We awoke the following morning to find the guards gone. We could hear small arms fire and artillery, and we thought we had been liberated by Russians. The Poles killed hogs and prepared soup, but the guards returned around 1500 and took us away before we chance to eat it. Some of the officers escaped or hid in the town. Their fate we never learned.

We went to Charlettenburg, a distance of 7 kilometers. On the morning of the 24th the Germans finally broke down and gave us something to eat-- a cup of pea soup (cold). The weather was still cold and the ground covered with snow. We went to the town of Lobsens. While waiting on a billeting party, the Poles gave us bread and cheese, in spite of active Gestapo. We spent the night in some barns outside of town.

The Germans got real generous on the morning of the 25th. Before we started our daily hike they gave us 3/4ths loaf of bread, 1/8th pound of margarine, 1/6th pound of cheese, and a cup of hot oatmeal. To check the barns for hideouts, the guards used their sub-machine guns to shoot up the barns. That day found us entering Germany, still within hearing of small arms fire and artillery. After a march of 23 kilometers we stayed in the town of Flatow.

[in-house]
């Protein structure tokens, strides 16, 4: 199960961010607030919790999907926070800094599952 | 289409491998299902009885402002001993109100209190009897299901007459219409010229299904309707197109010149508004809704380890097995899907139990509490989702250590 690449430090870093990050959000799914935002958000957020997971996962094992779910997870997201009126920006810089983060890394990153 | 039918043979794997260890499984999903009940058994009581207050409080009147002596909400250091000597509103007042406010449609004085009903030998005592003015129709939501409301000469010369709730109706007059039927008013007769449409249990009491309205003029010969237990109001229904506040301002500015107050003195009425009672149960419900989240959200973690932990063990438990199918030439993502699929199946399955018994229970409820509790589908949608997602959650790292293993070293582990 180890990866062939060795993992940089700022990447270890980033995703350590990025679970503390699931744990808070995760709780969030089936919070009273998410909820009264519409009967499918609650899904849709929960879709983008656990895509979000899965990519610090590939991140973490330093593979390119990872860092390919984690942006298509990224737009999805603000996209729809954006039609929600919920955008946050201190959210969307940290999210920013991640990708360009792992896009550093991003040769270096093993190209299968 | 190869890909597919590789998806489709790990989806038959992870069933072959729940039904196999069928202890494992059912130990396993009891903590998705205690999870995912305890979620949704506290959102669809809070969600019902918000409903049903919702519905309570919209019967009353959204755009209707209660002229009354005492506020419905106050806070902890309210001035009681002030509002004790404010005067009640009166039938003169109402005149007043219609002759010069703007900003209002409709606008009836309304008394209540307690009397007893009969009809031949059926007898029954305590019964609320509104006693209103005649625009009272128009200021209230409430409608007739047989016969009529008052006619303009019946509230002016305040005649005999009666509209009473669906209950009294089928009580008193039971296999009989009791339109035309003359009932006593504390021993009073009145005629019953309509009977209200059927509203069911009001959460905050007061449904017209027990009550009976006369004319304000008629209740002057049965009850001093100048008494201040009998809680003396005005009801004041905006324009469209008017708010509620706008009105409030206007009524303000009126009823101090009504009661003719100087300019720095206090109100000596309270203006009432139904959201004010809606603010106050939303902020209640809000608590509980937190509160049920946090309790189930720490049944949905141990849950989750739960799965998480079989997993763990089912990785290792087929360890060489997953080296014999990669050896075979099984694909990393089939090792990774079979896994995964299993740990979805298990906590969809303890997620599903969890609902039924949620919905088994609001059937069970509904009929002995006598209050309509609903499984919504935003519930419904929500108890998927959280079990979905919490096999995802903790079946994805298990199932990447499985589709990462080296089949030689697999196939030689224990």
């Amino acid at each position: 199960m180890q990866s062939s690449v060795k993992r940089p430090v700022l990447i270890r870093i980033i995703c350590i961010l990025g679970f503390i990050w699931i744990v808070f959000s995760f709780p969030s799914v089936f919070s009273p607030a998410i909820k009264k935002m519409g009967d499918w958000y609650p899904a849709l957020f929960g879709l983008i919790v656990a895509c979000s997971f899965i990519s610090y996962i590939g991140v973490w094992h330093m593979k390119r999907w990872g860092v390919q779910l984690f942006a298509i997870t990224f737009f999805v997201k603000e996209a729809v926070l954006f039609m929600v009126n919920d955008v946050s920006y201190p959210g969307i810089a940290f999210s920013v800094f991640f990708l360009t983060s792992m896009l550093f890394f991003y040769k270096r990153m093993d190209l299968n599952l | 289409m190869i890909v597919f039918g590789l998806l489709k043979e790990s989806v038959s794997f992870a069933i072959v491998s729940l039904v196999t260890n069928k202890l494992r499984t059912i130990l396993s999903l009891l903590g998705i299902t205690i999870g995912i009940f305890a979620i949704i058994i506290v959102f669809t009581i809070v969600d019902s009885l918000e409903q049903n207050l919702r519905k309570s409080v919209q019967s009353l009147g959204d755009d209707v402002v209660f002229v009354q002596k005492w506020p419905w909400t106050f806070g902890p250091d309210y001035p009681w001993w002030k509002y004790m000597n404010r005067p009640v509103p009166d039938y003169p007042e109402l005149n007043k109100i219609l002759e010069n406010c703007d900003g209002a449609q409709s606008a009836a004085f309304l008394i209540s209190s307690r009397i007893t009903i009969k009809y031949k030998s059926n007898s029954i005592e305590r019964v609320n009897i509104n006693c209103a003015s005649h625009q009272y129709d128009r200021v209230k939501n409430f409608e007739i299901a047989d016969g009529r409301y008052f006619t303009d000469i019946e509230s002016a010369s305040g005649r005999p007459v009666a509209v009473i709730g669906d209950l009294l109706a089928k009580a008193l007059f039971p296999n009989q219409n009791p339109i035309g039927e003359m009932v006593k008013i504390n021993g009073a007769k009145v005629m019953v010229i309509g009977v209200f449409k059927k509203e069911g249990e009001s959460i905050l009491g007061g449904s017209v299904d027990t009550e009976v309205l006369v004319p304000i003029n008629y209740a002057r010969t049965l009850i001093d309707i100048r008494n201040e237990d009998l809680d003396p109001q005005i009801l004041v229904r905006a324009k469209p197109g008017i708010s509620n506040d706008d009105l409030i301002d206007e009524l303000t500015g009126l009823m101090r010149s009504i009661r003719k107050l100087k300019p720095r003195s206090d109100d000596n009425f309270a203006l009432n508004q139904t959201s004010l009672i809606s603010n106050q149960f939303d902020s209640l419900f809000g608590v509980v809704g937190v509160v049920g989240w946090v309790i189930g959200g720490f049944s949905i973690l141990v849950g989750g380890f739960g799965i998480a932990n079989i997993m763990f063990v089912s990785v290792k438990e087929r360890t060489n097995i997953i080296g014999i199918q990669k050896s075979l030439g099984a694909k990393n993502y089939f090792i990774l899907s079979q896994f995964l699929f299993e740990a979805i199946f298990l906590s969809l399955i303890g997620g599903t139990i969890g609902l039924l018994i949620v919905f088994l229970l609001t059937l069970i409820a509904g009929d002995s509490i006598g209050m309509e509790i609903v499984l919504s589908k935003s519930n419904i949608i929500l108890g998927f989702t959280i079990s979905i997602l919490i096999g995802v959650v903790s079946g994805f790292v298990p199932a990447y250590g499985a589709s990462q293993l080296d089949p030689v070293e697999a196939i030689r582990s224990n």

The 26th was a day of rest, the first since leaving Oflag 64. The character of the German race was brought out when a frozen Russian was brought in, and the Germans would not take care of him nor would they permit our doctors to do anything. Also here we were informed that Russia was at war with the United States and England, and that Stalin had recalled the ambassadors from these countries. We were given some barley soup, potato soup, 1/4th loaf of bread, and some ersatz coffee during our stay here.

On the morning of the 27th we marched 20 kilometers to the town of Jastrow. On the way we met big columns of English and Russian POWs. The German ration here was a cup of potato soup.

Frozen Shoes, Deep Snow Drifts
On the 28th we made one of the worst marches that we had to make on the entire trip. This was due to our frozen shoes, deep snow drifts, and windswept plains of about 3 miles. At the town of Zippnow we got our first break of the march. We slept in a schoolhouse with a stove and enough coal and wood to keep the room warm and to dry out shoes and socks. This day we covered 17 kilometers.